Svarupaka, Svarūpaka: 3 definitions


Svarupaka means something in Jainism, Prakrit, Hinduism, Sanskrit. If you want to know the exact meaning, history, etymology or English translation of this term then check out the descriptions on this page. Add your comment or reference to a book if you want to contribute to this summary article.

In Jainism

General definition (in Jainism)

[«previous next»] — Svarupaka in Jainism glossary
Source: Wisdom Library: Jainism

Svarūpaka (स्वरूपक) refers to a class of yakṣas, which are deities categorised as belonging to the vyantara class of Gods (devas). According to Jain cosmological texts, such as the Saṃgrahaṇīratna, the assigned color of yakṣas is black and their tree is the “banyan tree” (vaṭa). The vyantaras represent a class of Gods (devas) comprising eight groups of deities that wander about the three worlds (adhaloka, madhyaloka and ūrdhvaloka).

General definition book cover
context information

Jainism is an Indian religion of Dharma whose doctrine revolves around harmlessness (ahimsa) towards every living being. The two major branches (Digambara and Svetambara) of Jainism stimulate self-control (or, shramana, ‘self-reliance’) and spiritual development through a path of peace for the soul to progess to the ultimate goal.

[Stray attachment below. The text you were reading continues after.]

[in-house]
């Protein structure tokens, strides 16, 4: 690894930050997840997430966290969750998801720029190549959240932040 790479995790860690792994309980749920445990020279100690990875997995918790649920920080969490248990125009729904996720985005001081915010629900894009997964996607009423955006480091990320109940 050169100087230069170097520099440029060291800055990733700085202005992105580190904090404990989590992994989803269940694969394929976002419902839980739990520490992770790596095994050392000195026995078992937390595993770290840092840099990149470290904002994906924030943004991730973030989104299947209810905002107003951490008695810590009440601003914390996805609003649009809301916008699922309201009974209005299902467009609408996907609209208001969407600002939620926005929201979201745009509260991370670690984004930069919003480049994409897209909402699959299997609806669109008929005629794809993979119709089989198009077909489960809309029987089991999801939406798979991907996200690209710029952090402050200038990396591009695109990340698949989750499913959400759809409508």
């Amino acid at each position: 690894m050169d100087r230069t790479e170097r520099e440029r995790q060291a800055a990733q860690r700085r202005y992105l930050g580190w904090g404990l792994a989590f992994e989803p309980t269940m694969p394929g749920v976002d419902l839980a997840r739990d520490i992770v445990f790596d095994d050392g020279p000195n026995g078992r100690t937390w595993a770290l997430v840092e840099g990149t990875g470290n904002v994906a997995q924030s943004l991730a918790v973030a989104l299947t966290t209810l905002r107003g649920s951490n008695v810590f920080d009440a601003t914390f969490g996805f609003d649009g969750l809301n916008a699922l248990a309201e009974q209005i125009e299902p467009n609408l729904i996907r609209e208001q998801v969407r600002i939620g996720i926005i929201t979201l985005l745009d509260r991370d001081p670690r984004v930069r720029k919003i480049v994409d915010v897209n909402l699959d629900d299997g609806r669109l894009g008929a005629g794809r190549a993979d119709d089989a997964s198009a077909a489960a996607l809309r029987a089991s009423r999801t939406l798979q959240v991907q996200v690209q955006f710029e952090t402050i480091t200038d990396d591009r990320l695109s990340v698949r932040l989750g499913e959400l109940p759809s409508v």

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Languages of India and abroad

Sanskrit dictionary

[«previous next»] — Svarupaka in Sanskrit glossary
Source: Cologne Digital Sanskrit Dictionaries: Monier-Williams Sanskrit-English Dictionary

1) Svarūpaka (स्वरूपक):—[=sva-rūpaka] [from sva] nf (ikā). an image of ([genitive case]), [Hemādri’s Caturvarga-cintāmaṇi]

2) [v.s. ...] (ifc.) own condition, peculiarity, character, nature, [Pañcarātra]

[Sanskrit to German]

Svarupaka in German

context information

Sanskrit, also spelled संस्कृतम् (saṃskṛtam), is an ancient language of India commonly seen as the grandmother of the Indo-European language family (even English!). Closely allied with Prakrit and Pali, Sanskrit is more exhaustive in both grammar and terms and has the most extensive collection of literature in the world, greatly surpassing its sister-languages Greek and Latin.

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See also (Relevant definitions)

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